On the morning of the fourth day we headed south already around nine o’clock. The idea was to drive from Gjesvær via Honningsvåg and Hammerfest to Alta. The driving distance is reasonable 352km, but because the roads are tricky the time spent on covering this distance wouldn’t be short.
The road to Gjesvær is by the way amazing and we stopped several times to take pictures. When driving the night before we were so tired and cold that we didn’t have any energy to do this.
What is missing from the photos are reindeers. There were quite a lot of them in these parts of the world, but luckily there are no trees, so it was quite easy to spot them from the distance.
Because there was no breakfast in our accommodation and we didn’t realize to buy food in advance, we decided to drive 35km to Honningsvåg and have breakfast there. We checked suggestions online and selected a cafe called Cafe Corner. It turned out that the place was closed and would open at 10 o’clock, so we went to get some gas and took a stroll on the nearby streets. Honningsvåg turned out to be much bigger than what we had assumed the day before when passing the city and getting gas. Cafe Corner didn’t look like much from the outside, but inside it was nice and it seems to function as some sort of bar or a night club in the evenings.
We chose a couple of sandwiches for breakfast and were served quite large portions. The sandwiches, coffee and ice tea cost together almost 40€, which was a good introduction to Norway’s price level after the cheaper breakfasts we enjoyed in Finland.
After Honningsvåg we started driving towards Hammerfest. Lots of nice scenery on that route as well.
After yesterday I’ve attached all the layers I had to my bike coat and pants as I assumed that today will be no better than the day before, but of course today was a hot day. When we arrived in Hammerfest the temperature was +23 Celsius in the shade. I’ve taken off the layers from my coat already on the way, but now we needed to find a cafe, so I could take the layer off my pants as well and have a nice cold drink.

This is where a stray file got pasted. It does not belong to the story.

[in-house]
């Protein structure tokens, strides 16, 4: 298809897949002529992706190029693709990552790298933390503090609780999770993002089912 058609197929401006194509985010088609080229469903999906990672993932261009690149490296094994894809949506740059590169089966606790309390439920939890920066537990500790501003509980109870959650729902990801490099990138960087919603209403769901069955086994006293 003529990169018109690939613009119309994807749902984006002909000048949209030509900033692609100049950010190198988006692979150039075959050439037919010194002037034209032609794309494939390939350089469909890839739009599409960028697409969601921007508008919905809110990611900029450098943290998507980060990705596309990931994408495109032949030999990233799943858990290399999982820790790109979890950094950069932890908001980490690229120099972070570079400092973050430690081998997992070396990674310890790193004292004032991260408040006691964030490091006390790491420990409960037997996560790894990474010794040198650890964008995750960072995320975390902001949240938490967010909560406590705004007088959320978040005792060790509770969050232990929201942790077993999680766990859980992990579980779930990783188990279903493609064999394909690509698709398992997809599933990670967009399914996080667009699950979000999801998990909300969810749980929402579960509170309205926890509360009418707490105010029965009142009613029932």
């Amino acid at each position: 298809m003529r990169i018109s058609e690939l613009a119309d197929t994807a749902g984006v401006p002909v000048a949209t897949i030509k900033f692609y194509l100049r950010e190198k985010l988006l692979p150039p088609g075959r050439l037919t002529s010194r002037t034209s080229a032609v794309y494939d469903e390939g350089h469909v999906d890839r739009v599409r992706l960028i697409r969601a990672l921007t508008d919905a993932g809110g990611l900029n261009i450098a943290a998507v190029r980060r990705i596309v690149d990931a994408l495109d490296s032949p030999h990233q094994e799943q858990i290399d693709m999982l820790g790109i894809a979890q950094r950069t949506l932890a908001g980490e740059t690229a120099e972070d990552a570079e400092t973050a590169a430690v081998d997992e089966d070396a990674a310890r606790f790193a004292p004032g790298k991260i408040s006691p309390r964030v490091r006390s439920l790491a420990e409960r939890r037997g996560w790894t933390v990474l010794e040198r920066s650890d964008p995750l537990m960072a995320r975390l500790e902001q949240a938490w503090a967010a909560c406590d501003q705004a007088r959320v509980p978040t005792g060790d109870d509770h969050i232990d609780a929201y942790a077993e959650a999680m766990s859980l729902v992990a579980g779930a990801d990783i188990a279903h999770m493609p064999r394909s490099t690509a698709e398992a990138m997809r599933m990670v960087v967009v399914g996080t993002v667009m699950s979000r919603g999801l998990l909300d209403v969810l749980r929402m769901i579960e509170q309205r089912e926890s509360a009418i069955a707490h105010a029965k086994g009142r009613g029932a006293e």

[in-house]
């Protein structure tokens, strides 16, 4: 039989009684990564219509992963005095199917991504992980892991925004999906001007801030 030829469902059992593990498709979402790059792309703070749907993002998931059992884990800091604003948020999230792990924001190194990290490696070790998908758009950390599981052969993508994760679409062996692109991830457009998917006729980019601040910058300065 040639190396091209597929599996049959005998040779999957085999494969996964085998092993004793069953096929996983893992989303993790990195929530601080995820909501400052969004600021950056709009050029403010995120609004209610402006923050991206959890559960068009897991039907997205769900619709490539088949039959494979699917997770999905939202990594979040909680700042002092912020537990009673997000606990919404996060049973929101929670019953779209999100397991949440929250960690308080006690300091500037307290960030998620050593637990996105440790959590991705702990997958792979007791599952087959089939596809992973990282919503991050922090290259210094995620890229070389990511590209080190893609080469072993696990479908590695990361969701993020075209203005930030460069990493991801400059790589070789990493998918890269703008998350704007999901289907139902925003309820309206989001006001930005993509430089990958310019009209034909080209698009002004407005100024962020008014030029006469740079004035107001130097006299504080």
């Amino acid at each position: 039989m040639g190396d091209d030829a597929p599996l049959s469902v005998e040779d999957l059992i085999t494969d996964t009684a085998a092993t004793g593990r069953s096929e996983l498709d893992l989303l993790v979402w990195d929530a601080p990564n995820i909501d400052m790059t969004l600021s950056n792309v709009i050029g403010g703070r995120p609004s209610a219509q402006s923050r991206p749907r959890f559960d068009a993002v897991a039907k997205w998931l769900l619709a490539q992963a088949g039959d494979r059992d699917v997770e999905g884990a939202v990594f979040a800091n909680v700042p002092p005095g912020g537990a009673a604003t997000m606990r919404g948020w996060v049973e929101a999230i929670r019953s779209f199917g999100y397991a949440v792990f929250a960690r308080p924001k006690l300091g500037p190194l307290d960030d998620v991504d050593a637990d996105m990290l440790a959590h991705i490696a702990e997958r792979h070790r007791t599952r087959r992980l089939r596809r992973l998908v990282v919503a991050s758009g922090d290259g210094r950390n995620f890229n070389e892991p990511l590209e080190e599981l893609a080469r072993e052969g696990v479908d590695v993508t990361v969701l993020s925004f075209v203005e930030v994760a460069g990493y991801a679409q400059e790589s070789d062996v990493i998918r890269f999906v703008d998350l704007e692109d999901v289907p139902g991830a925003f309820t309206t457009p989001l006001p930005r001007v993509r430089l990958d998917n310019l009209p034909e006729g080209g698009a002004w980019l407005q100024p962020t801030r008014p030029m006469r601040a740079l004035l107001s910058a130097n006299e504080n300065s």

We ended up in a place called Qa Spiseri because it was next to the parking lot where we parked our bikes. The food was rather good, but the service was horrible. The girl behind the counter couldn’t care less and then she opened a bottle of Coke when I ordered a Coke Zero and started arguing with me about whether I in fact said Coke or Coke Zero.
I have really hard time saying something about Hammerfest. It was so hot that after strolling a bit downtown we decided to drive to the hill from where you could see the entire Hammerfest from above. You can walk up the mountain, but we managed to ride there with our bike with significantly less sweat than the climbing would’ve required. 🙂
On the Norwegian scale, we’re talking about a rather big city and I’m sure there was plenty to see and do, but we were almost having a heat stroke because of being in bikini gear, so we decided that we better just continue driving. The road from Hammerfest to Alta went along the coast and partially inland, so the scenery changed all the time.
We arrived in Alta in the evening and we had a reservation in Best Western Nordlys Hotell Alta. You could get 10% discount at this hotel by being a member of Autoliitto (Automobile and Touring Club of Finland), so the price for the night was 980 NOK (i.e. 120€) and they didn’t even ask to prove your membership. For some reason they didn’t accept credit cards in the hotel, so we had to pay cash. The lady at the reception didn’t explain why, just apologized that it’s not possible. We took our things to the room and then headed directly to take a cold shower. The room was of decent size, although a bit dated, but the bathroom was huge. The not so nice thing was that the windows in our room faced the sunny side, so it was quite hot in the room. We decided to go for a walk and get something to eat.
Our impression was that Alta is spread to quite a large area although I don’t think it’s such a huge town. We walked approx. 2km until we ended up in a shopping mall-like area, which looked to us to be the center of the town as it also had a big church.
While walking we saw the building from the side and were wondering what it was.
When we looked at it from the front, it was clearly a church.
We randomly chose a restaurant called Du Verden, which turned out to be an excellent choice both in terms of food and service. We found out later that this is a chain of restaurants, but the place was very inviting and cozy.
Dinner for two cost about 90€, which is quite alright for the food we had considering the Norway prices.
After dinner we walked back, got some ice cream on the way and went to the coast to watch the “sunset”. There is of course no sunset in these parts of the world in July, but the sun was pretty low. After that we headed back to our hotel to get some sleep.